Current Problems

Call to Action # 18: Health (18-24)

U.S. singer Jelly Roll raising funds for Indigenous youth at Canadian debut in St. Catharines, Ont.

July 8, 2024

Monday’s show is a benefit for the Heather Winterstein Foundation

Musician Jelly Roll smiles and waves with both arms to a crowd from a stage
Jelly Roll, seen here at the 2024 CMA Fest, is making his Canadian debut at a benefit for the Heather Winterstein Foundation in St. Catharines, Ont., Monday. (Amy Harris/Invision/AP)

CBC News: When award-winning Nashville musician Jelly Roll makes his Canadian debut at a St. Catharines, Ont., concert Monday night, he’ll do so while supporting programming for local Indigenous youth.

The 7 p.m. show at the city’s Meridian Centre is raising money for the Heather Winterstein Foundation. 

The foundation was set up after Winterstein’s death in late 2021. The 24-year-old died less than 48 hours after she was sent home from hospital with Tylenol, complaining of back pain. 

An inquest examining the circumstances of Winterstein’s death was announced by the Ministry of the Solicitor General last month, though a date has not been set.

Francine Shimizu, Winterstein’s mother, told CBC Hamilton the foundation now advocates for marginalized Indigenous youth like her daughter. All proceeds from the sold-out show will go to the foundation, she said.

The foundation supports programming for Indigenous youth that addresses mental health and addictions, and protection against human trafficking. It also offers scholarships for health-care studies.

Shimizu, who is Indigenous with ties to Six Nations of the Grand River, says her daughter faced mental health issues, addiction and human trafficking before she died. Shimizu believes those issues may have stigmatized her daughter, and might have affected the health care she received before her death.

Heather Winterstein, pictured here in 2017, died on Dec. 10 at St. Catharines General Hospital.
Heather Winterstein, pictured here in 2017, died in December of 2021 at St. Catharines General Hospital. Winterstein’s mother says the foundation set up in her name tackles issues her daughter struggled with before her death. (Submitted by Rosemary Ripper)

Winterstein’s issues didn’t make her “any less of a person than anybody else,” Shimizu said. The Heather Winterstein Foundation, she said, is a way to help keep others from going through what her daughter went through.

Niagara Falls to be lit pink Monday in honour of foundation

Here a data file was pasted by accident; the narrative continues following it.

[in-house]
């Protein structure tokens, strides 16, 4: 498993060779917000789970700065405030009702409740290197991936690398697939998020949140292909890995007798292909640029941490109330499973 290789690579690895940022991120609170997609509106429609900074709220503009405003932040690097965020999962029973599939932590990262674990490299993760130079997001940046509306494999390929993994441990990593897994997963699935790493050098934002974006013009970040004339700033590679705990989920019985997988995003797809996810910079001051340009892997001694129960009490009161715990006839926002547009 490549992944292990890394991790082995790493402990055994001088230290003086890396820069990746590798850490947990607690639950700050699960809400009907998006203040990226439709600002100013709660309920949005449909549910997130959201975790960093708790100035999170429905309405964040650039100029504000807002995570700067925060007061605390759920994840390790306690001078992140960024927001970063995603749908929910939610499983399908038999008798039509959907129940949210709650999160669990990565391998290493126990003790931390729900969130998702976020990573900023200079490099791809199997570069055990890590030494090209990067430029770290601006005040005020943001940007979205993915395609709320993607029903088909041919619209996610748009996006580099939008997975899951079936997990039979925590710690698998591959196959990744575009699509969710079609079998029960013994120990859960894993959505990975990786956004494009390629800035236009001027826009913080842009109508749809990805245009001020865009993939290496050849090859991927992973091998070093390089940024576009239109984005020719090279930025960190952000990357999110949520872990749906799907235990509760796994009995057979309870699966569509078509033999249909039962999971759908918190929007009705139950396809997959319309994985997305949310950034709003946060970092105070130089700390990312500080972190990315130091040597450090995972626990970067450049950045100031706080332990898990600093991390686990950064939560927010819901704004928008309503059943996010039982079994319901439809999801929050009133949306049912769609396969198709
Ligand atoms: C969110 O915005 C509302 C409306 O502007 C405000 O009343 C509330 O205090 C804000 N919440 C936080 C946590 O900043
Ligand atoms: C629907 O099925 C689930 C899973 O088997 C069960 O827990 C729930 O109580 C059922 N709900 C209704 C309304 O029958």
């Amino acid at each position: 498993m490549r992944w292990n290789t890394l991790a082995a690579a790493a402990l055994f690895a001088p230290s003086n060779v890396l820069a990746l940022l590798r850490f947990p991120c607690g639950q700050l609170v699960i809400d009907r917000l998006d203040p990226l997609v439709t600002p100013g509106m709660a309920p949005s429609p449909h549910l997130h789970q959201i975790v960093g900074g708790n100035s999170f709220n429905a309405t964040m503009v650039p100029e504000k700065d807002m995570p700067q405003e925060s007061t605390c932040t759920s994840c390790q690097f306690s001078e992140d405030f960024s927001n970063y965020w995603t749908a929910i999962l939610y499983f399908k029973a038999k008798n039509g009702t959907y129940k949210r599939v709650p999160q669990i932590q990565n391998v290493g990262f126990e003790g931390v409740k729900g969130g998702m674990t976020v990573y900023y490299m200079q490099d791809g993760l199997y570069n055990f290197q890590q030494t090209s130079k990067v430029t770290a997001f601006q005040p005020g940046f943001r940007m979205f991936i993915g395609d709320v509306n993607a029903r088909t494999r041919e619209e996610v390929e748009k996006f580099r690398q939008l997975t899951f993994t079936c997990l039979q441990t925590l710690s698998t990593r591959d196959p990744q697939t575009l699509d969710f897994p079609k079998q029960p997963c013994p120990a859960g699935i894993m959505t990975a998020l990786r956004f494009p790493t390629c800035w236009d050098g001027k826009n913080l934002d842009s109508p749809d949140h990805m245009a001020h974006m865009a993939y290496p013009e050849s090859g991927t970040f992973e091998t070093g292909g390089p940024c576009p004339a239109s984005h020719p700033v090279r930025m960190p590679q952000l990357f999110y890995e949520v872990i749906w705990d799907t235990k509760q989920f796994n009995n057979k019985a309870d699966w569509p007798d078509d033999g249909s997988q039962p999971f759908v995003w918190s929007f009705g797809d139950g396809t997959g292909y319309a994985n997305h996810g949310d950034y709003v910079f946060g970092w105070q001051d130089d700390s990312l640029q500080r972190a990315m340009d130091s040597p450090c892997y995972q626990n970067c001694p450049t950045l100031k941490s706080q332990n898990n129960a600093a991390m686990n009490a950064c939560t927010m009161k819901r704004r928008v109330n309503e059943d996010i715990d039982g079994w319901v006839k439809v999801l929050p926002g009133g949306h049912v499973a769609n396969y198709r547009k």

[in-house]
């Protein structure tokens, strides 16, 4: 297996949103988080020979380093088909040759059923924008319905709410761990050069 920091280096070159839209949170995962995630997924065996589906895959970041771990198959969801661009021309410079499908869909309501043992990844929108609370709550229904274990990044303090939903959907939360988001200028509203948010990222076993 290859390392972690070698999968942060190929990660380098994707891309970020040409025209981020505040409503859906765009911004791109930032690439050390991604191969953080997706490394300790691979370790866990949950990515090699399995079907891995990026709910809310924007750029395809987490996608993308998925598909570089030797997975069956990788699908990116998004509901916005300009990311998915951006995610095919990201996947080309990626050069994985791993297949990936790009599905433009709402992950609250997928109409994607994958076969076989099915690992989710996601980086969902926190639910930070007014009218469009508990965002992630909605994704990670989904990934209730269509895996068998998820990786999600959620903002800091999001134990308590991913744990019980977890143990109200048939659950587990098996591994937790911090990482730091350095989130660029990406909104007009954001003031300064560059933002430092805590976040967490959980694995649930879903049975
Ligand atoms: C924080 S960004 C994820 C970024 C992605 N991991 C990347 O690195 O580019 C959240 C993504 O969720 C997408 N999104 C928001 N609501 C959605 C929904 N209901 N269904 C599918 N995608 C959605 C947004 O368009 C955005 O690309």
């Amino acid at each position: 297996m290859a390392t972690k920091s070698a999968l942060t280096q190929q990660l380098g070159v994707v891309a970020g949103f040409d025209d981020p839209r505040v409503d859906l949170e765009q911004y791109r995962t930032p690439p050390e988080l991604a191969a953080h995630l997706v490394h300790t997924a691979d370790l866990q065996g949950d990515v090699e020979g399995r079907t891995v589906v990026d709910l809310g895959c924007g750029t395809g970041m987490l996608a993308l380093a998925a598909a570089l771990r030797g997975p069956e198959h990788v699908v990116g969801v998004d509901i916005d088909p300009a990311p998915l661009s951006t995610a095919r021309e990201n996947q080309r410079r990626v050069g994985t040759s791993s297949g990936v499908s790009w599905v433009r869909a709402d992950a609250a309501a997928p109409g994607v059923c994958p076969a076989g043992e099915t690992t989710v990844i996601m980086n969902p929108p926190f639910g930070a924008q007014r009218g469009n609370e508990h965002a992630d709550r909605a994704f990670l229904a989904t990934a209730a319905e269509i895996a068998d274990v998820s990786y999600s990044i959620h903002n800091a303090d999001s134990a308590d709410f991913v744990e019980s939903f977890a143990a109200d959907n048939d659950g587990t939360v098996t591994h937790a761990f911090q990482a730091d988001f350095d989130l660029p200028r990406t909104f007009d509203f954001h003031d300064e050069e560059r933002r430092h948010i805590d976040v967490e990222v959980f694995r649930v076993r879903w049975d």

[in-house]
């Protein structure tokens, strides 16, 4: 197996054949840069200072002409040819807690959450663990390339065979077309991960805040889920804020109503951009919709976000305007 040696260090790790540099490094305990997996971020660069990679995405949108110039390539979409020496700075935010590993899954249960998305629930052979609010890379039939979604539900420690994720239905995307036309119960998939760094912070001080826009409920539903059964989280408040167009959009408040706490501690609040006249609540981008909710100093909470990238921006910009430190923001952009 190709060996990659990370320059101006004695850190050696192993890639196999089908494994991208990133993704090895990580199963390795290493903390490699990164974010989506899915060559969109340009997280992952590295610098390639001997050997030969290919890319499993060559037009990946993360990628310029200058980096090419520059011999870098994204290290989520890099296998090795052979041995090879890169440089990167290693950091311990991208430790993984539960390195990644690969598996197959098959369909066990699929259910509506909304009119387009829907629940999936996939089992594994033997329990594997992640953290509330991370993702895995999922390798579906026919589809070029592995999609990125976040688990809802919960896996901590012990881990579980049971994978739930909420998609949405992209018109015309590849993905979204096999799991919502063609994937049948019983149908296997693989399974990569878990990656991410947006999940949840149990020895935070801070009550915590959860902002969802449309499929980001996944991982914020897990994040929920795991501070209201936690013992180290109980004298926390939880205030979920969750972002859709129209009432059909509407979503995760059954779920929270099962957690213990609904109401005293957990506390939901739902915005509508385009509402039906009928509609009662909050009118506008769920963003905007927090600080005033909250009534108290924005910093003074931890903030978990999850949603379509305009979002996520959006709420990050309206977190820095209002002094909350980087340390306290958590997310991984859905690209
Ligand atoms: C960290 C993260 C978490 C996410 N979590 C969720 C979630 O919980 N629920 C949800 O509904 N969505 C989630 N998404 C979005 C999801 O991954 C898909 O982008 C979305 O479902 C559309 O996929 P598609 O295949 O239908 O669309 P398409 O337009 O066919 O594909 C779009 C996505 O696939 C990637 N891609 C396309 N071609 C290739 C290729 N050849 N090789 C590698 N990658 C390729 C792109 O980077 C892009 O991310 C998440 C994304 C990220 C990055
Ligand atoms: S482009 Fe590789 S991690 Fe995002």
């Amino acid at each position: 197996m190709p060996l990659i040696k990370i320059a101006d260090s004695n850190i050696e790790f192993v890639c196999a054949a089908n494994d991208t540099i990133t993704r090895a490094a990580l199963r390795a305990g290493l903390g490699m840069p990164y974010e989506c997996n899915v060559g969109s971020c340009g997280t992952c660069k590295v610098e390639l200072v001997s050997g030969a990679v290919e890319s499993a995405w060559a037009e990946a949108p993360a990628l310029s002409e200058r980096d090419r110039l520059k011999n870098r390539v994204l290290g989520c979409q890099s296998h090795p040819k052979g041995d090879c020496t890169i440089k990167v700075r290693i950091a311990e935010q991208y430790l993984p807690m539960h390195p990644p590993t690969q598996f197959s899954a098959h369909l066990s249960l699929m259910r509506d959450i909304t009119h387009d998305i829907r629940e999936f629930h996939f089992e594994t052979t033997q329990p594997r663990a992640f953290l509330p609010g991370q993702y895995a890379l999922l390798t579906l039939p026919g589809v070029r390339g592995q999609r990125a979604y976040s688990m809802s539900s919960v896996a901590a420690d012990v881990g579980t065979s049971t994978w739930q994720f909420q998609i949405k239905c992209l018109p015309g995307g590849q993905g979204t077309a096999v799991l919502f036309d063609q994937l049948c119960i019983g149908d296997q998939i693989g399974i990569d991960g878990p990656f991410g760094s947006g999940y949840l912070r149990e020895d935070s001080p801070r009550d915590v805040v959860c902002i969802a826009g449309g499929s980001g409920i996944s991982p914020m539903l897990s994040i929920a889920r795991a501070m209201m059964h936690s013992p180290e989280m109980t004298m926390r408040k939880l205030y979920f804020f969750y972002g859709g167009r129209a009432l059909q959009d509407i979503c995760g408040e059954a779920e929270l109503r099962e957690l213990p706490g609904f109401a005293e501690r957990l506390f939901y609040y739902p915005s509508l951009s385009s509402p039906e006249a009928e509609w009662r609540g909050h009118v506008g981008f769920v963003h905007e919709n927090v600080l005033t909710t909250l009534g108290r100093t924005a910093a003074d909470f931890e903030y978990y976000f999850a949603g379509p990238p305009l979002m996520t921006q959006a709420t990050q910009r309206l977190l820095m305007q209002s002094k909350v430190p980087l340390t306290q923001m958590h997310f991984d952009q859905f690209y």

Shimizu said the fundraiser was originally planned as a dinner, but through her sister Jill Lunn’s connections with a music promoter, they were able to turn it into a concert with a major headliner.

“If it weren’t for the strength of my sister, none of this would have happened,” Shimizu said, talking about the concert and foundation.

Shimizu said Jelly Roll’s own story mirrors her daughter’s, and she’s happy someone who’s overcome their own struggles to become a positive influence for youth will be performing in tribute to her daughter.

Before starting his music career, Jelly Roll struggled with the law and drugs, and earned his high school diploma in jail at the age of 23.

This year, now 39, he was nominated for Best New Artist at the Grammys, losing out to Victoria Monét. The rapper-turned-singer won best new artist at the Country Music Association (CMA) Awards in November. 

Lunn, Shimizu’s sister, said Jelly Roll’s performance will be a “celebration of Heather’s life and a celebration of song and a celebration of healing.”

“I know she’s going to be present in that concert,” she said of her niece.

Concertgoers are encouraged to wear pink in tribute to Winterstein. Niagara Falls and the Peace Bridge will also be lit pink that night in honour of Winterstein and the foundation’s cause.

Musicians Allie Colleen and Callie Twisselman will also be performing Monday night.

ABOUT THE AUTHOR

Ethan Lang, Reporter

Ethan Lang is a reporter for CBC Toronto. Ethan has also worked in Whitehorse, where he covered the Yukon Legislative Assembly, and Halifax, where he wrote on housing and forestry for the Halifax Examiner.

With files from CBC News

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